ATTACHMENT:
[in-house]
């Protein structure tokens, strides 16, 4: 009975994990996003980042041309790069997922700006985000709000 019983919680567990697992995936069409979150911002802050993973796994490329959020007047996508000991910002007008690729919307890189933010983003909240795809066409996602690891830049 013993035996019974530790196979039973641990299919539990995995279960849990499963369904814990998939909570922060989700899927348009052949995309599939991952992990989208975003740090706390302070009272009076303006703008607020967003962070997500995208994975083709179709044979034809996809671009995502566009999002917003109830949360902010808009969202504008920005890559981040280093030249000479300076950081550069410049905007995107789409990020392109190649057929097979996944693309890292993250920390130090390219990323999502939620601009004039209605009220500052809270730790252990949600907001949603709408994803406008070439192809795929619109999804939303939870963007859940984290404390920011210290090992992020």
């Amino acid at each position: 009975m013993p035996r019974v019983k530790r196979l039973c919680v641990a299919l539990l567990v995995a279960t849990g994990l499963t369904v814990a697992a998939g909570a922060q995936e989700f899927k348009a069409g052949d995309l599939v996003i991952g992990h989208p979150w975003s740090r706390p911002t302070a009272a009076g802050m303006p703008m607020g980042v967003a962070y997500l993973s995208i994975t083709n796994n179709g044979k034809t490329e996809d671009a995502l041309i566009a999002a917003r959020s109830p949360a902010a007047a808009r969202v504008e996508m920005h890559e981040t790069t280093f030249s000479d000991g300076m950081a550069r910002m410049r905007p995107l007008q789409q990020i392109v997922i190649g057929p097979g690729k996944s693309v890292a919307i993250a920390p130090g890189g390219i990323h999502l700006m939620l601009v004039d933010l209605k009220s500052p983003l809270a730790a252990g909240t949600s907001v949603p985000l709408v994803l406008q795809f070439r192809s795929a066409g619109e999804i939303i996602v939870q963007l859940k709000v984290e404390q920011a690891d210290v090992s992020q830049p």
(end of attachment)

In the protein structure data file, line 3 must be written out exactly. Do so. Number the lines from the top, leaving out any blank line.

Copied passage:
């Amino acid at each position: 009975m013993p035996r019974v019983k530790r196979l039973c919680v641990a299919l539990l567990v995995a279960t849990g994990l499963t369904v814990a697992a998939g909570a922060q995936e989700f899927k348009a069409g052949d995309l599939v996003i991952g992990h989208p979150w975003s740090r706390p911002t302070a009272a009076g802050m303006p703008m607020g980042v967003a962070y997500l993973s995208i994975t083709n796994n179709g044979k034809t490329e996809d671009a995502l041309i566009a999002a917003r959020s109830p949360a902010a007047a808009r969202v504008e996508m920005h890559e981040t790069t280093f030249s000479d000991g300076m950081a550069r910002m410049r905007p995107l007008q789409q990020i392109v997922i190649g057929p097979g690729k996944s693309v890292a919307i993250a920390p130090g890189g390219i990323h999502l700006m939620l601009v004039d933010l209605k009220s500052p983003l809270a730790a252990g909240t949600s907001v949603p985000l709408v994803l406008q795809f070439r192809s795929a066409g619109e999804i939303i996602v939870q963007l859940k709000v984290e404390q920011a690891d210290v090992s992020q830049p």